Format

Send to:

Choose Destination
See comment in PubMed Commons below
Fam Plann Perspect. 1998 Mar-Apr;30(2):79-88.

Predicting maternal behaviors during pregnancy: does intention status matter?

Author information

  • 1Alan Guttmacher Institute, New York, USA.

Abstract

CONTEXT:

Women's behavior during pregnancy, which can affect the health of their infant, may be influenced by their attitude toward the pregnancy.

METHODS:

Multivariate analyses of data from the 1988 National Maternal and Infant Health Survey and the 1988 National Survey of Family Growth were conducted to investigate whether women with unplanned births differ from other women in their pregnancy behavior, independent of their social and demographic characteristics.

RESULTS:

Women with intended conceptions are more likely than similar women with unintended pregnancies to recognize early signs of pregnancy and to seek out early prenatal care, and somewhat more likely to quit smoking, but they are not more likely than women with comparable social and demographic characteristics to adhere to a recommended schedule of prenatal visits once they begin care, to reduce alcohol intake, or to follow their clinician's advice about taking vitamins and gaining weight. Social and demographic differences in these behaviors are largely unaffected by planning status, indicating that these differences are independently related to pregnancy behaviors.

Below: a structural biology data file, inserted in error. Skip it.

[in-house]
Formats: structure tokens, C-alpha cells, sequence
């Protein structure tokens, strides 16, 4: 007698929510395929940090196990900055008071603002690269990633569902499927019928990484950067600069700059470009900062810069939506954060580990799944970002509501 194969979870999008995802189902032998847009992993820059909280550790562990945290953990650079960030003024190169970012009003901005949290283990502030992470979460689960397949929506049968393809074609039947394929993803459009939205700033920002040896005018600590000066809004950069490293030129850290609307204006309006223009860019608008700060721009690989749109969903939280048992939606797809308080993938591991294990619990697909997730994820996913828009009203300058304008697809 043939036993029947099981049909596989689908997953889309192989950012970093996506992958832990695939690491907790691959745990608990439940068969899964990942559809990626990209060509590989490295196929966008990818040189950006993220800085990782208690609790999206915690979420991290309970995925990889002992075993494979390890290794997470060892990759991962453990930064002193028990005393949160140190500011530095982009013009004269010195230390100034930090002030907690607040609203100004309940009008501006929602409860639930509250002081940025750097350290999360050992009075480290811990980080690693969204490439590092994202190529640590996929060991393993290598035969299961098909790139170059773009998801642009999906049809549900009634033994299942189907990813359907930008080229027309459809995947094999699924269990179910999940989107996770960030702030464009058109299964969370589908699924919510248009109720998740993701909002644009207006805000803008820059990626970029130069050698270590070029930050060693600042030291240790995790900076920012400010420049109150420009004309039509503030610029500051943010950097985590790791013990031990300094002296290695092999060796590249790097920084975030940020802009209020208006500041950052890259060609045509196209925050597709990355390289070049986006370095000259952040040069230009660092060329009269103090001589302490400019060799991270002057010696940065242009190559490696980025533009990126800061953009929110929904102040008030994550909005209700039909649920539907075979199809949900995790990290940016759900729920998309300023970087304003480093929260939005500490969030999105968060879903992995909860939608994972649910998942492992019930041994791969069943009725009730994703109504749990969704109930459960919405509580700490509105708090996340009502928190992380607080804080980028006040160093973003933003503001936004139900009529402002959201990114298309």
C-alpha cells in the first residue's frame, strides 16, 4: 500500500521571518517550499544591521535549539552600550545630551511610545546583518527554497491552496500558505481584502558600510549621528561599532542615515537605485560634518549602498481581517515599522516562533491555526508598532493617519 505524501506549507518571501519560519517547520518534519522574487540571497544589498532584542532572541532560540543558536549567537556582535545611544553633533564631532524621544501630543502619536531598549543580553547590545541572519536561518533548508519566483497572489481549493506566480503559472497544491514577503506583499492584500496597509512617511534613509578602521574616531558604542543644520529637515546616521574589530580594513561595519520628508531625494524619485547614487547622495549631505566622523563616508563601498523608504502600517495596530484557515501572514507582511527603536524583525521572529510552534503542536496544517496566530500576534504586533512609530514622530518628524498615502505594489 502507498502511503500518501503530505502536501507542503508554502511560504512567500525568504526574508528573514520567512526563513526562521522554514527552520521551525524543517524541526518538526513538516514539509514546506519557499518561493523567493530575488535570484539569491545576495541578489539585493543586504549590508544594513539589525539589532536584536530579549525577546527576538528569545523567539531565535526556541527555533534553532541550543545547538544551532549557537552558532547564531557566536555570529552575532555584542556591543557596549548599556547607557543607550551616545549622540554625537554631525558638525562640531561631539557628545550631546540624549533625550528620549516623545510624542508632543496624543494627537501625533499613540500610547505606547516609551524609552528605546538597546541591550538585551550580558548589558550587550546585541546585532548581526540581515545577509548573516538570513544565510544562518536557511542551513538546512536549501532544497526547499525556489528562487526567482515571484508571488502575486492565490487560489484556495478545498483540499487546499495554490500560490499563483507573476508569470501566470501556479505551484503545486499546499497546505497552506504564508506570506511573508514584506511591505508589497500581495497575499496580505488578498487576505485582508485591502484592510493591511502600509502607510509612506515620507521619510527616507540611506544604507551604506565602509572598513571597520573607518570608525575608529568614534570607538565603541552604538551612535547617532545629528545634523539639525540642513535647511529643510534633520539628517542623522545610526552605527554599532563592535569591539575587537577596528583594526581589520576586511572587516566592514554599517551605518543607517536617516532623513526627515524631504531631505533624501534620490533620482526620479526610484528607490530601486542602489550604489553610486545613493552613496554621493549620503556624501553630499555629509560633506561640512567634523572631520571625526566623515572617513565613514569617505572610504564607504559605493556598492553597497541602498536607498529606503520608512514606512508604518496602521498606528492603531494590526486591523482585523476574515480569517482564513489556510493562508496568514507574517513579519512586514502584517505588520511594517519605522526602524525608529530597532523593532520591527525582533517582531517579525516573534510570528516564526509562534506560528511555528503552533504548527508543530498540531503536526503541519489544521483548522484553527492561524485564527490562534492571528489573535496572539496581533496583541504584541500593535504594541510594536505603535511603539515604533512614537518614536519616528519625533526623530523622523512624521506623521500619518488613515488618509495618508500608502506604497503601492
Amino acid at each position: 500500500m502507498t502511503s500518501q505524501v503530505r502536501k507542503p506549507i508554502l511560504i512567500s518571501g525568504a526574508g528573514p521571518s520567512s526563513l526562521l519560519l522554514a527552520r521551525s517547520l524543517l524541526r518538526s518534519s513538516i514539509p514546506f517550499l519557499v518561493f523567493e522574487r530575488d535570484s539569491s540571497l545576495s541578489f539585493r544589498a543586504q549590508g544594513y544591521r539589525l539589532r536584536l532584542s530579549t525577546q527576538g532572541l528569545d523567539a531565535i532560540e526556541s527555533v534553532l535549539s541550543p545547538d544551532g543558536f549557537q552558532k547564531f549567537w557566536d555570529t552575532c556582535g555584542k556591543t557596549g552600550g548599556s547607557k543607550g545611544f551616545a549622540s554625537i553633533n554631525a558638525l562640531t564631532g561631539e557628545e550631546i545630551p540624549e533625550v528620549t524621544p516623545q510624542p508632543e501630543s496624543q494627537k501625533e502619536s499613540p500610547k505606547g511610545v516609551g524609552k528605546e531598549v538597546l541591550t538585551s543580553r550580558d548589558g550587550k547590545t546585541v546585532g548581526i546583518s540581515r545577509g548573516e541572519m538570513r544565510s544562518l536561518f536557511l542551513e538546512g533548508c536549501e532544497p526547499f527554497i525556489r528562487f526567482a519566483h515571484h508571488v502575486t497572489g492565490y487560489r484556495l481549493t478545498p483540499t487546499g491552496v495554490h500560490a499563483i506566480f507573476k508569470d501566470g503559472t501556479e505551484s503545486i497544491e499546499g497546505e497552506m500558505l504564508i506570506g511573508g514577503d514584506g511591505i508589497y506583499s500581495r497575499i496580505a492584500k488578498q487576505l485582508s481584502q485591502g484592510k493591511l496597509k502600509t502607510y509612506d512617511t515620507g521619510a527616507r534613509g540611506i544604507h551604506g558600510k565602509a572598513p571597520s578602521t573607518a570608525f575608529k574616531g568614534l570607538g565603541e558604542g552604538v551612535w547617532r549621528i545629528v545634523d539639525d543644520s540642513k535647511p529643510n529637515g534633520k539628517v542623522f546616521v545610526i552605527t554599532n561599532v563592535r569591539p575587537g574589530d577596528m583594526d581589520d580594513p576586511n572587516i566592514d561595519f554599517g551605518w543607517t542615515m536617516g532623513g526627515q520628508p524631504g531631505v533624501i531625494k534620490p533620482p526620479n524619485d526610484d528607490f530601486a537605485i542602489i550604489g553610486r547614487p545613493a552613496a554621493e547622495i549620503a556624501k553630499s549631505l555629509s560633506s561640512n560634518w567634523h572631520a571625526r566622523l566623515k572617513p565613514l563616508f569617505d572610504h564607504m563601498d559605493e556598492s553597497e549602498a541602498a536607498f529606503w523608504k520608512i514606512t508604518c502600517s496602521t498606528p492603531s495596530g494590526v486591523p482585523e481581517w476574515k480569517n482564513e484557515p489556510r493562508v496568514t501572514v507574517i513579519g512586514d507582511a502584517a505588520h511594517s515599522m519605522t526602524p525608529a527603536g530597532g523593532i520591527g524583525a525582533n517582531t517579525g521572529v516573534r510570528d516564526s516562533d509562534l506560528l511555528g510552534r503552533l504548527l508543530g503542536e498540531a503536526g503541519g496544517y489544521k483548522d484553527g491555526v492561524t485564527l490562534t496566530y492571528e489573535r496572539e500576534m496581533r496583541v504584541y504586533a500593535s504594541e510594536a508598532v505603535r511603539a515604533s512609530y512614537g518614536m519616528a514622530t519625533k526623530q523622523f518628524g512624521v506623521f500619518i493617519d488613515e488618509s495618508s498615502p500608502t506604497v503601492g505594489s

CONCLUSIONS:

Both the intendedness of a pregnancy and the mother's social and demographic characteristics are important predictors of pregnancy-related behavior.

PMID:
9561873
[PubMed - indexed for MEDLINE]
Free full text
PubMed Commons home

PubMed Commons

0 comments
How to join PubMed Commons

    Supplemental Content

    Full text links

    Icon for The Alan Guttmacher Institute
    Loading ...
    Write to the Help Desk